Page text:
Graphic design as a promotional tool dates back to the 19th century, when the earliest form of graphic design relied solely on typography to make a point. During these early days, text, font style, and font size were the main vehicles of emphasis; you can see how designers started playing with different typefaces and boldness to draw attention to certain information. Over the years, as graphic design became more prominent, methods and styles evolved. People in the advertising industry began to experiment with different techniques to attract attention to products, as well as instill confidence in them and the companies that sold them.
An interesting method of imbibing familiarity – and thus confidence – in a product or advertisement was the use of vernacular. During this time, the transition from hand-made goods to industrialized society’s machine-made, mass-produced items was alarming to people. Trust had to be won in order for these products to be viable to consumers. Thus, we start to see homage being made to products of bygone eras. An example is a mass-produced chair. An early style of chair produced by the Crocker Chair Co. closely resembles chairs made by local wood-workers.
By appealing to consumers’ comfort with familiar objects, this company was able to sell more chairs and made headway in the market. Examples of nostalgia in graphic design still permeate today’s brands. Vintage fonts and sketches are used in logos and slogans on a regular basis to establish an old-world, “good old days” feel for brands’ fundamental messaging. A couple good examples of this in our own community are the logo for The Pearl on First Apartments and Green Bench Brewing Co.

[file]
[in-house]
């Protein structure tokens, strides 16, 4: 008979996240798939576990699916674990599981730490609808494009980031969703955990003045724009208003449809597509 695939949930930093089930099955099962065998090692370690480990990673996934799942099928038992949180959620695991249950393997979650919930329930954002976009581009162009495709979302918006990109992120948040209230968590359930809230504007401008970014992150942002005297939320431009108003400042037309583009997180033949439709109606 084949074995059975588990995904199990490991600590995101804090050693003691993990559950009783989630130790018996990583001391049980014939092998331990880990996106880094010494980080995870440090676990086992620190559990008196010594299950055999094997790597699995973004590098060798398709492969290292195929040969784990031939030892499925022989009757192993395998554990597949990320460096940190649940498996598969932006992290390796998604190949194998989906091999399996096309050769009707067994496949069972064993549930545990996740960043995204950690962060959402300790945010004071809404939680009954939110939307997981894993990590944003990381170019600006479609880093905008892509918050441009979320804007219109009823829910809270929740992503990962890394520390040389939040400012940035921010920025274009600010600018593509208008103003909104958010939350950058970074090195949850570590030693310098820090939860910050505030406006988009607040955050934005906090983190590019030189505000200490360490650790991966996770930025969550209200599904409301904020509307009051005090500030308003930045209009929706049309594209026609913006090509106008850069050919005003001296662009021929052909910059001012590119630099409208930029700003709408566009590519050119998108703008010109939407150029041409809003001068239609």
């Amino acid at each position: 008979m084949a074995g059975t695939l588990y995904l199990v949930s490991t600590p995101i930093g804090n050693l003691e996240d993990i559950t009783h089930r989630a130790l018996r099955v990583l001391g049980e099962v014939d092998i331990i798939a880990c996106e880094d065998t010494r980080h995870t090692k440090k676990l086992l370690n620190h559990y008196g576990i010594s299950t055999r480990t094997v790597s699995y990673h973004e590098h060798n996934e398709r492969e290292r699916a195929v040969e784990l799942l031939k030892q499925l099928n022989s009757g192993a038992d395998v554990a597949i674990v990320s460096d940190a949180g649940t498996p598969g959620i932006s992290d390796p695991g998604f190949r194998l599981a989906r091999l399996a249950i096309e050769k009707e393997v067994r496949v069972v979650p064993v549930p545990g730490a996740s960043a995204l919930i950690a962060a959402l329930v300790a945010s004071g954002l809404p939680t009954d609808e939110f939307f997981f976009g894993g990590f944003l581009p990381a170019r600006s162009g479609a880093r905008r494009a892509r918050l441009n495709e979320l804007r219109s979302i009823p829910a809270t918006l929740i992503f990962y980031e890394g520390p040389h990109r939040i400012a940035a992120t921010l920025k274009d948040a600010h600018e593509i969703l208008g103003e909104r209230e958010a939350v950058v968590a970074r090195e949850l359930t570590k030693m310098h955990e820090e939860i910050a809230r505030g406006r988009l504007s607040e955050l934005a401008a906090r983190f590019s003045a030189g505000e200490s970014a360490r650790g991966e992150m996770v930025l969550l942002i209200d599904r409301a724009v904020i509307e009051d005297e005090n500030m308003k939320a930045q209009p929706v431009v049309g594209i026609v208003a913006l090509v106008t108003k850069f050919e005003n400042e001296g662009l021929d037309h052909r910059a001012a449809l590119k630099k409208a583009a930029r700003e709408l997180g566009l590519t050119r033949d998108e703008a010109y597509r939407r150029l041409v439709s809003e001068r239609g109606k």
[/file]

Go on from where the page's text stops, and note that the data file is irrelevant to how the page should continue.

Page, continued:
The Pearl on First’s logo uses the Broadway font to bring us back to the classy, elaborate Art Deco era that exudes luxury and high style. The apartments themselves are designed with an Art Deco flair – the materials and colors are classic and sophisticated.
The Green Bench logo uses fonts in both their logo and their wall mural that are reminiscent of old postcards. This nostalgic reference brings to mind family vacations and good times – perfect for Green Bench’s family atmosphere, games, and outdoor space that encourages family time with dogs and kids.
Even in our own logo – the “circle P” – there is a reference to old typewriters, with the circle itself representing the circular keys from early typewriters. Our brand promises intelligent, effective communications for professional services companies; in this era of fun, cool, and edgy marketing, Pinstripe stands out as something a little more polished, yet still highly creative. The typewriter font is austere enough to resound with professionals, but the vintage edge of the font indicates a sophisticated creativity that is still hip and artistic.
Pinstripe Marketing “circle P” logo.
We see examples of historical reference and vernacular design every day – can you think of any local businesses that use this technique for their brand? Check out these actual vintage logos for design ideas: http://www.vandelaydesign.com/vintage-logos/